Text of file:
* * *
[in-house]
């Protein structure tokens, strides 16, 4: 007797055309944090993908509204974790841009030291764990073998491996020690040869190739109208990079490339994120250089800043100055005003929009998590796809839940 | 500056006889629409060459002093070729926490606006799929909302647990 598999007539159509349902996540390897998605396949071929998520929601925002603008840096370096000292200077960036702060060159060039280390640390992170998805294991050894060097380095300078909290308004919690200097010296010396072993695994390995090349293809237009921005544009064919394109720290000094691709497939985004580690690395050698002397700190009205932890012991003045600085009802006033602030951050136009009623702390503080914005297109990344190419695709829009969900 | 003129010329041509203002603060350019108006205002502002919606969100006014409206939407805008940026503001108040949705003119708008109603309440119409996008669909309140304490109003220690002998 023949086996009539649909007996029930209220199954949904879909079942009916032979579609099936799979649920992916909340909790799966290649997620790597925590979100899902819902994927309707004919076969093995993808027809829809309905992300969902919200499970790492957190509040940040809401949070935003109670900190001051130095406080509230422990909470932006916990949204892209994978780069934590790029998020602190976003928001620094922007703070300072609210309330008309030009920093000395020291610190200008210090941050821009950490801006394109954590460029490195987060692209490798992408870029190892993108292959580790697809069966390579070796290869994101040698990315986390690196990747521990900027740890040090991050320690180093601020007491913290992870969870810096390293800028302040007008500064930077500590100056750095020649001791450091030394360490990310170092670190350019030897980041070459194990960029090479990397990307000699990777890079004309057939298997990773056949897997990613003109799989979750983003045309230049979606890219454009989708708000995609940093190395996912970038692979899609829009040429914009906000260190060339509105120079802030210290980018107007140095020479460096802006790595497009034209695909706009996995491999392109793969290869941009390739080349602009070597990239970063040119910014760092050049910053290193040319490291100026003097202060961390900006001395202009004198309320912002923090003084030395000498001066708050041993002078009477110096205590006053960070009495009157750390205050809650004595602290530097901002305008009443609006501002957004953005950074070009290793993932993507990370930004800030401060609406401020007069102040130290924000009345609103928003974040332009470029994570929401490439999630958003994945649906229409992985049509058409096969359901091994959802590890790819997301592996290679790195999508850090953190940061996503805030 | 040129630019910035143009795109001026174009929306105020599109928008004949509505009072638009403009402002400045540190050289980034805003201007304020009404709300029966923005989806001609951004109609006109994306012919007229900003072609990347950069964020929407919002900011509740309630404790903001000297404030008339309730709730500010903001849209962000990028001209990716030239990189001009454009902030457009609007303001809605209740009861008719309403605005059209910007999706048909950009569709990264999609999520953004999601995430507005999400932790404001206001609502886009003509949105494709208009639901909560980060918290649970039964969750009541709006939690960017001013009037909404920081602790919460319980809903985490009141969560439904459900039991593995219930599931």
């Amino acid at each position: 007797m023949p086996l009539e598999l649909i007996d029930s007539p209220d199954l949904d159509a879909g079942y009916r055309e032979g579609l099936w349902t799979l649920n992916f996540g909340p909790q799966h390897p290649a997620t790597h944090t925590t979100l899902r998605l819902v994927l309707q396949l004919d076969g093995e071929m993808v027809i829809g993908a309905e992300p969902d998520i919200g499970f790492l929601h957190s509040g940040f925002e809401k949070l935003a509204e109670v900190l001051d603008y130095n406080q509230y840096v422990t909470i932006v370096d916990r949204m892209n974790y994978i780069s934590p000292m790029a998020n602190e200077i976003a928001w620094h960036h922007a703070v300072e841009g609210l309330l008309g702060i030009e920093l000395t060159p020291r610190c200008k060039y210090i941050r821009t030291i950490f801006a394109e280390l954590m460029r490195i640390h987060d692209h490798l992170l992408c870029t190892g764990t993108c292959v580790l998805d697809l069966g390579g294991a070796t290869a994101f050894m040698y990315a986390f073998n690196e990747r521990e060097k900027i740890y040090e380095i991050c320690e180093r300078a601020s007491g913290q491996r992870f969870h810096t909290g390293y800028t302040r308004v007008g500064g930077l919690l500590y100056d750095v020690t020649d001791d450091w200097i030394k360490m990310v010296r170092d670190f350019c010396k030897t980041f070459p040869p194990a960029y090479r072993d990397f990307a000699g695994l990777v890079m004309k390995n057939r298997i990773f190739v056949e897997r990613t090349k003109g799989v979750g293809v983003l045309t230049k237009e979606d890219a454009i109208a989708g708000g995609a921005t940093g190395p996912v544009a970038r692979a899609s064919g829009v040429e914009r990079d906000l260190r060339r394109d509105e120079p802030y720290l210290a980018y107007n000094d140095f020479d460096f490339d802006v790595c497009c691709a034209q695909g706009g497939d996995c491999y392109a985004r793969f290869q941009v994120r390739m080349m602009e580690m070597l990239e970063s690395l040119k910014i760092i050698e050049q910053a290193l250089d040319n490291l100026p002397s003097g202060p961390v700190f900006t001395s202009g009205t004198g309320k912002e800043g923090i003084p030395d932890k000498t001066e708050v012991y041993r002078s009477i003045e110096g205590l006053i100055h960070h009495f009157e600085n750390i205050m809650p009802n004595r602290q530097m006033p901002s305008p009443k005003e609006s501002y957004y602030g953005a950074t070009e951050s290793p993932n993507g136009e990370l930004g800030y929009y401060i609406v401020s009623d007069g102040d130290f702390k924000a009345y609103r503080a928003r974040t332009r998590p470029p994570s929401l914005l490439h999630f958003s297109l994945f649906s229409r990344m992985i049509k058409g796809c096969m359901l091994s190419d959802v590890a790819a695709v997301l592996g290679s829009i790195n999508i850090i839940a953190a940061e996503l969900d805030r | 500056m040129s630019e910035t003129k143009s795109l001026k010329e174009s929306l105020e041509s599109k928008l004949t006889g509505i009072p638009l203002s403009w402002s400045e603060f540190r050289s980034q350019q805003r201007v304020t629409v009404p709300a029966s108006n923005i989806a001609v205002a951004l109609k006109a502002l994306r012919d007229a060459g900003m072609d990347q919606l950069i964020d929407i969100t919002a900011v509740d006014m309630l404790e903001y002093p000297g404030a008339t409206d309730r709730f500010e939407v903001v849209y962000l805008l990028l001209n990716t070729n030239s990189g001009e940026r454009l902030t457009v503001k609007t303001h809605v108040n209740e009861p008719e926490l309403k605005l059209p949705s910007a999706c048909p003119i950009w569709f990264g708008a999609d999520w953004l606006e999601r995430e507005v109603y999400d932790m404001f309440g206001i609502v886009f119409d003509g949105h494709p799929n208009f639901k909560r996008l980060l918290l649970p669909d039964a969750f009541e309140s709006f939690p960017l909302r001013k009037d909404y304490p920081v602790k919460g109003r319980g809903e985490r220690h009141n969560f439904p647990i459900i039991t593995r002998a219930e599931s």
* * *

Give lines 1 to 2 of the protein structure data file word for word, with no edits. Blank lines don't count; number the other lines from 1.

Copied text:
[in-house]
């Protein structure tokens, strides 16, 4: 007797055309944090993908509204974790841009030291764990073998491996020690040869190739109208990079490339994120250089800043100055005003929009998590796809839940 | 500056006889629409060459002093070729926490606006799929909302647990 598999007539159509349902996540390897998605396949071929998520929601925002603008840096370096000292200077960036702060060159060039280390640390992170998805294991050894060097380095300078909290308004919690200097010296010396072993695994390995090349293809237009921005544009064919394109720290000094691709497939985004580690690395050698002397700190009205932890012991003045600085009802006033602030951050136009009623702390503080914005297109990344190419695709829009969900 | 003129010329041509203002603060350019108006205002502002919606969100006014409206939407805008940026503001108040949705003119708008109603309440119409996008669909309140304490109003220690002998 023949086996009539649909007996029930209220199954949904879909079942009916032979579609099936799979649920992916909340909790799966290649997620790597925590979100899902819902994927309707004919076969093995993808027809829809309905992300969902919200499970790492957190509040940040809401949070935003109670900190001051130095406080509230422990909470932006916990949204892209994978780069934590790029998020602190976003928001620094922007703070300072609210309330008309030009920093000395020291610190200008210090941050821009950490801006394109954590460029490195987060692209490798992408870029190892993108292959580790697809069966390579070796290869994101040698990315986390690196990747521990900027740890040090991050320690180093601020007491913290992870969870810096390293800028302040007008500064930077500590100056750095020649001791450091030394360490990310170092670190350019030897980041070459194990960029090479990397990307000699990777890079004309057939298997990773056949897997990613003109799989979750983003045309230049979606890219454009989708708000995609940093190395996912970038692979899609829009040429914009906000260190060339509105120079802030210290980018107007140095020479460096802006790595497009034209695909706009996995491999392109793969290869941009390739080349602009070597990239970063040119910014760092050049910053290193040319490291100026003097202060961390900006001395202009004198309320912002923090003084030395000498001066708050041993002078009477110096205590006053960070009495009157750390205050809650004595602290530097901002305008009443609006501002957004953005950074070009290793993932993507990370930004800030401060609406401020007069102040130290924000009345609103928003974040332009470029994570929401490439999630958003994945649906229409992985049509058409096969359901091994959802590890790819997301592996290679790195999508850090953190940061996503805030 | 040129630019910035143009795109001026174009929306105020599109928008004949509505009072638009403009402002400045540190050289980034805003201007304020009404709300029966923005989806001609951004109609006109994306012919007229900003072609990347950069964020929407919002900011509740309630404790903001000297404030008339309730709730500010903001849209962000990028001209990716030239990189001009454009902030457009609007303001809605209740009861008719309403605005059209910007999706048909950009569709990264999609999520953004999601995430507005999400932790404001206001609502886009003509949105494709208009639901909560980060918290649970039964969750009541709006939690960017001013009037909404920081602790919460319980809903985490009141969560439904459900039991593995219930599931």